A Black Gamer Speaks
By Bryan Caplan
Over at the Hero System discussion boards, there’s been a long-running thread asking whether “people of color play role-playing games?” One vignette from a black gamer really struck me, and it’s full of grist for the social science mill:
IMHO, the reasons we don’t play is:
1. We don’t want to be a geek or an outsider. It is a social death sentence. The peer group is incredibly important. And so is a hard appearance.
2. When I started gaming, there wasn’t any black iconic characters, fantasy literature, major black characters in comics or sci-fi. There wasn’t much, if anything, representing us.
3. Usually you are introduced to the hooby by a friend or family member. Since you did have a black friend playing, odds are you weren’t going to play.
At least for this black gamer, there was a high cost of deviating from the norm of his sub-culture:
The black kids in my neighborhood resented me because I was singled out for special treatment. I would get to the local school and go into a special area with the rest of the “gifted” kids to await the bus that would take me to my actual school. And since I was the only black kid on that bus, I would hang around and socialize with the white kids there. This got me labeled as a sellout and token and all the other demeaning labels. Some of the neighborhood kids’ parents stopped inviting me to parties and gatherings, because my mom was supposedly “making us white”. To make things worse, because of the busing situation, my friends lived several miles away, so seeing them on a regular basis was not going to happen.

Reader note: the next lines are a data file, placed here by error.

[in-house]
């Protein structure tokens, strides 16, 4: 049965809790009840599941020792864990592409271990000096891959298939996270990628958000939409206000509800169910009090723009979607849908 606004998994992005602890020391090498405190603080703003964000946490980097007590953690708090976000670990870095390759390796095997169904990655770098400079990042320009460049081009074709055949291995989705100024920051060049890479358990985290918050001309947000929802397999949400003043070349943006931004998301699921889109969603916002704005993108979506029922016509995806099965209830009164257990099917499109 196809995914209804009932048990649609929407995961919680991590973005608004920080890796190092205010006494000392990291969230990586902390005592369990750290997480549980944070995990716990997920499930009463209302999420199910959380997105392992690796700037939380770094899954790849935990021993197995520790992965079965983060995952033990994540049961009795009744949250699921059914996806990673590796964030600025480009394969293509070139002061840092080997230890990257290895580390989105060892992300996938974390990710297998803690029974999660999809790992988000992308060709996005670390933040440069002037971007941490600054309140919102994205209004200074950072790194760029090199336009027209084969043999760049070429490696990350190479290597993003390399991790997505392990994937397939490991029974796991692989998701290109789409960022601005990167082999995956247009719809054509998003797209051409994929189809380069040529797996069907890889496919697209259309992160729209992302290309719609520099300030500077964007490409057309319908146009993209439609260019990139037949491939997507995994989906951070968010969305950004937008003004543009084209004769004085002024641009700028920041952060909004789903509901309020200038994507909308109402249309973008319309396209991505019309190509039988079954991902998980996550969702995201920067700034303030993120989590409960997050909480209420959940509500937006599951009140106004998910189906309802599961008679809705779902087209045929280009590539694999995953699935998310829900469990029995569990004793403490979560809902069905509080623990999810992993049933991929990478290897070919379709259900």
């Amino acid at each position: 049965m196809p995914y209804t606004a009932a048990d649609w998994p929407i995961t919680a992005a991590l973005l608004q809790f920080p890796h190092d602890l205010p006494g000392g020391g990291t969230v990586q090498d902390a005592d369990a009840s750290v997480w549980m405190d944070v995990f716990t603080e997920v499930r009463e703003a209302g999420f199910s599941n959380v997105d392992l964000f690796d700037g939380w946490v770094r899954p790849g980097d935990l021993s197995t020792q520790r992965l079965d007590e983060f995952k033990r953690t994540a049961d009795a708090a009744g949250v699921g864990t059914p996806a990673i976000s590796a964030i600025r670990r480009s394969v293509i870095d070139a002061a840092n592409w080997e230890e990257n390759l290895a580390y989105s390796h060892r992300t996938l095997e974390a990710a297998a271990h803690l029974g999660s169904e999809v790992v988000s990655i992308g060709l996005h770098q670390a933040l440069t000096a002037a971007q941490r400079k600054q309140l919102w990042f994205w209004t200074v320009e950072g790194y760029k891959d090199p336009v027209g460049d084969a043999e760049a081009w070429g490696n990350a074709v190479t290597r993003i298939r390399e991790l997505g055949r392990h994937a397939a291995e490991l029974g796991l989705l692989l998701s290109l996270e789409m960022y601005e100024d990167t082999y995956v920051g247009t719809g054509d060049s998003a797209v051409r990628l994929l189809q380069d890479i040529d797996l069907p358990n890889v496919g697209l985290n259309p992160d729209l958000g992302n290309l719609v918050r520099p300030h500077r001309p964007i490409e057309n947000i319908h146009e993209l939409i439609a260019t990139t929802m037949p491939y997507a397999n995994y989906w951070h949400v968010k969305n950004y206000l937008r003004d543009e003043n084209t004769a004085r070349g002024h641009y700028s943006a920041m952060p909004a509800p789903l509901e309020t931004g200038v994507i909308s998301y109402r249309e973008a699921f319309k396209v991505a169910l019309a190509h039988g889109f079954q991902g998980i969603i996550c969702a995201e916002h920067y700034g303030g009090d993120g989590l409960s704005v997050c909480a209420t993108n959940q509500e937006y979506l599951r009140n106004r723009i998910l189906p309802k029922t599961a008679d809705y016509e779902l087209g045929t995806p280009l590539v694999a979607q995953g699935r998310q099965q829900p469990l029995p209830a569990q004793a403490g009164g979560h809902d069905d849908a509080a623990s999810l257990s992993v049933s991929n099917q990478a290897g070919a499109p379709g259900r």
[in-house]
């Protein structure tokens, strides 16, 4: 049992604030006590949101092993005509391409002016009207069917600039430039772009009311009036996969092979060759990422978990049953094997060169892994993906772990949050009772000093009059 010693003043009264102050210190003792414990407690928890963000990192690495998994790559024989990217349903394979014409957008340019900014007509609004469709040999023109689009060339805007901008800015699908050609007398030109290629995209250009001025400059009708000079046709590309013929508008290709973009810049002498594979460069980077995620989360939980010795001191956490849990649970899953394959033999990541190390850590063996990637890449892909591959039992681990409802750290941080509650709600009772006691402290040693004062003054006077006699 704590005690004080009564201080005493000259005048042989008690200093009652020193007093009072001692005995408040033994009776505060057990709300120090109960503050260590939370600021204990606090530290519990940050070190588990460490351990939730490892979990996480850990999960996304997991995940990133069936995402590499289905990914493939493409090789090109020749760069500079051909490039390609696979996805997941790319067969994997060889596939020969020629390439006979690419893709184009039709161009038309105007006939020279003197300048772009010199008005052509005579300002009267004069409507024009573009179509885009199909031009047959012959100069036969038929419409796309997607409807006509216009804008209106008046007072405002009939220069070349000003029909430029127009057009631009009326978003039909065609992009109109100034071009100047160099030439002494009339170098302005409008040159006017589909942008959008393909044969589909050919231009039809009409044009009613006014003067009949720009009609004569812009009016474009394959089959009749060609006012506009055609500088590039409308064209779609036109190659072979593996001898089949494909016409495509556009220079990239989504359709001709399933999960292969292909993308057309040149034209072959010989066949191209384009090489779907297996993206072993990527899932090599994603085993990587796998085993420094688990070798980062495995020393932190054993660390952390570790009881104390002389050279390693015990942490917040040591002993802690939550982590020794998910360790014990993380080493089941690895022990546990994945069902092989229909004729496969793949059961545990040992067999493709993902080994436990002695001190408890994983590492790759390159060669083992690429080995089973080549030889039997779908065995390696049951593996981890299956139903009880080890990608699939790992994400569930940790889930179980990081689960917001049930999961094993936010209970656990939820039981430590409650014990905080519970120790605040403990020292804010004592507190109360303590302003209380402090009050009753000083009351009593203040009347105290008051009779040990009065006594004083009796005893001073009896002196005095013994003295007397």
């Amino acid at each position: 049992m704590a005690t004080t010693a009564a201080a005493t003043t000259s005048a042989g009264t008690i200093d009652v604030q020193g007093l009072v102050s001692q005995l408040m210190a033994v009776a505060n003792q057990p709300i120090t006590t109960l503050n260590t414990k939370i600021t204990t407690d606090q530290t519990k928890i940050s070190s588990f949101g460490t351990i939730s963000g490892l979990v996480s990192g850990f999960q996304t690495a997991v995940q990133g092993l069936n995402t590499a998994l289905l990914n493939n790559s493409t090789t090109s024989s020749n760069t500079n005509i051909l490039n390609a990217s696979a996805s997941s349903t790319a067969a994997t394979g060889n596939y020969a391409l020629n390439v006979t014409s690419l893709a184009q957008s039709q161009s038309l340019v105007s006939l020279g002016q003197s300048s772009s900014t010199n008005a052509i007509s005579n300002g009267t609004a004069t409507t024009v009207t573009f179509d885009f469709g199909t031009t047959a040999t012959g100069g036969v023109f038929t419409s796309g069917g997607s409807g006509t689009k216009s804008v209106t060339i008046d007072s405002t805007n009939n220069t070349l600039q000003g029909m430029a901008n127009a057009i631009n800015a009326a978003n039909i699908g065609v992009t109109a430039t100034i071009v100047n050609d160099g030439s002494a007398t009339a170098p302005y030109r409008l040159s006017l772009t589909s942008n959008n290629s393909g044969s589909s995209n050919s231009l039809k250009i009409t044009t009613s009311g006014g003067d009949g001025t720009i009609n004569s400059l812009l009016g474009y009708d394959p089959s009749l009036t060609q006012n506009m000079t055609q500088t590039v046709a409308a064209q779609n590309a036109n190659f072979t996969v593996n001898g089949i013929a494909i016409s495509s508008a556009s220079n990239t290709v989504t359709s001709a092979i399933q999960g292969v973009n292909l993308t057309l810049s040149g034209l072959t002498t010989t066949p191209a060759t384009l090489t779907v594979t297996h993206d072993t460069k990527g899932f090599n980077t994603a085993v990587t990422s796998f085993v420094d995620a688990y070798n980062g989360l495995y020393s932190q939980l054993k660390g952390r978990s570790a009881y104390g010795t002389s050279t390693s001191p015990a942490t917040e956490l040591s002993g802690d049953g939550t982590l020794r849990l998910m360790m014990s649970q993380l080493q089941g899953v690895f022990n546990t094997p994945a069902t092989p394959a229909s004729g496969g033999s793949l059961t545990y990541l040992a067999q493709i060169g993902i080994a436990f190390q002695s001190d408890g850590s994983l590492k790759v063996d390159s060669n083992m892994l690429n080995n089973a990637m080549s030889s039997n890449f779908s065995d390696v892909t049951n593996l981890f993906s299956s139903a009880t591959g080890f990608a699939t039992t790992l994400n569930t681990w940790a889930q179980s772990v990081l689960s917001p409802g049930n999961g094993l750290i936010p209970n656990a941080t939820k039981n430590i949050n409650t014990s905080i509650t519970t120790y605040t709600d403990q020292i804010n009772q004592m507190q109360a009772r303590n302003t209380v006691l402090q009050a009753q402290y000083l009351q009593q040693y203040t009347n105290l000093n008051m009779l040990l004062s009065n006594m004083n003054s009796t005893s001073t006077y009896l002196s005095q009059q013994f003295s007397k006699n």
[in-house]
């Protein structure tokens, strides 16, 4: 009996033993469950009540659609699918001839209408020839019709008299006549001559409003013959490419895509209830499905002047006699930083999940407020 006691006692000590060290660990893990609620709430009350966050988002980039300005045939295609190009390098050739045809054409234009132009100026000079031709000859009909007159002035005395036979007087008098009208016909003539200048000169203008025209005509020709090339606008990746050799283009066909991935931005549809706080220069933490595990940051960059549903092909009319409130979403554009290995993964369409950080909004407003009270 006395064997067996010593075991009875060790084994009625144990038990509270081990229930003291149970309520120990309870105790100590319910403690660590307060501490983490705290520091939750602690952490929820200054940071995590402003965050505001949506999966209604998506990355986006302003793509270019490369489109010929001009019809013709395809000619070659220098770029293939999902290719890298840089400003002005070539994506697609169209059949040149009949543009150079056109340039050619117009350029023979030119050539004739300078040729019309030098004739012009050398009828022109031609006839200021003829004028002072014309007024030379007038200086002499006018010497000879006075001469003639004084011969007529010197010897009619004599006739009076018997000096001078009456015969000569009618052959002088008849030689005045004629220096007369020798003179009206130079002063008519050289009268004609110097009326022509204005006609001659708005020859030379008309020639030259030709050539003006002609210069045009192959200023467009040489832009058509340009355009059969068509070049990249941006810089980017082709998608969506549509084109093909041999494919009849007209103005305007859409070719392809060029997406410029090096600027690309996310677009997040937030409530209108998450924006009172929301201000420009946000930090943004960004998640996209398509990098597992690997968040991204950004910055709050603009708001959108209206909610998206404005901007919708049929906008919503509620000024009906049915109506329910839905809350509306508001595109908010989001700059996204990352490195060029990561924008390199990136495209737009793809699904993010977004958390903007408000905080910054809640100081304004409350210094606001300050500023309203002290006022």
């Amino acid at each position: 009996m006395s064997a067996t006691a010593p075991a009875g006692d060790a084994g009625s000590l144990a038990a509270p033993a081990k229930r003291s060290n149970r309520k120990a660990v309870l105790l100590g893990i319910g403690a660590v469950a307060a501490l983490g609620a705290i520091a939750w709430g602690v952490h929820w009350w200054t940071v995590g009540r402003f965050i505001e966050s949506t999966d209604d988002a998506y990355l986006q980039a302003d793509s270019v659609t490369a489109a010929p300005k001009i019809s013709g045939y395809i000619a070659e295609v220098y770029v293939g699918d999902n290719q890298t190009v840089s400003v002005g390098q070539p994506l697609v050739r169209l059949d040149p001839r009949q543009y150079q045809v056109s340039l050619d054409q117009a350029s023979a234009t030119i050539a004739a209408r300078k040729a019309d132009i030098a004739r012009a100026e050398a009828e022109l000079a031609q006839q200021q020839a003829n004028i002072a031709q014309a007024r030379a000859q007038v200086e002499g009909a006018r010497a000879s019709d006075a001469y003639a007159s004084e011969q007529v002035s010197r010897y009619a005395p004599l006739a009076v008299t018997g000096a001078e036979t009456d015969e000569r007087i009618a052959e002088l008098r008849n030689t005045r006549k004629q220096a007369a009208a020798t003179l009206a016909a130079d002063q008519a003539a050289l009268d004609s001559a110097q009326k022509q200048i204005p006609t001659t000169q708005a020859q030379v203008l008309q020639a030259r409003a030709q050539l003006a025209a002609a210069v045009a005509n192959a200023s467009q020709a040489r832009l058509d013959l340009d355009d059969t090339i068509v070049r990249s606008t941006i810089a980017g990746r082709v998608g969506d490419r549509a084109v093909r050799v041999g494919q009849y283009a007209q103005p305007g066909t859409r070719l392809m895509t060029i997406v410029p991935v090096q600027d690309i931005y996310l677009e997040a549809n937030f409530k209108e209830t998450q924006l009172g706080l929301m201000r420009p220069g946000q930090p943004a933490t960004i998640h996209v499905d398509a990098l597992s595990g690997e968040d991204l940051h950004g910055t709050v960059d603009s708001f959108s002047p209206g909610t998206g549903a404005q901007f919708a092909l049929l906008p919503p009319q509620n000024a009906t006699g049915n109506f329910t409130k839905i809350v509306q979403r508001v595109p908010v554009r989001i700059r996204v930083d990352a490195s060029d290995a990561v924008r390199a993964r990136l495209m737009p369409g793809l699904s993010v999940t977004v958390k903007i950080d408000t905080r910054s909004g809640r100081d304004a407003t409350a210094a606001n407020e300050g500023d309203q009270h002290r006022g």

But the flip side is also mixed. While dealing with other non-black gamers, I have had to endure casual racism, stereotyping, and gross underestimations of my intelligence. But I love the hobby, so I continued.
In my book, that’s a happy ending. And I’m confident that the internet is going to make life a lot easier for the next generation of nerds of all races.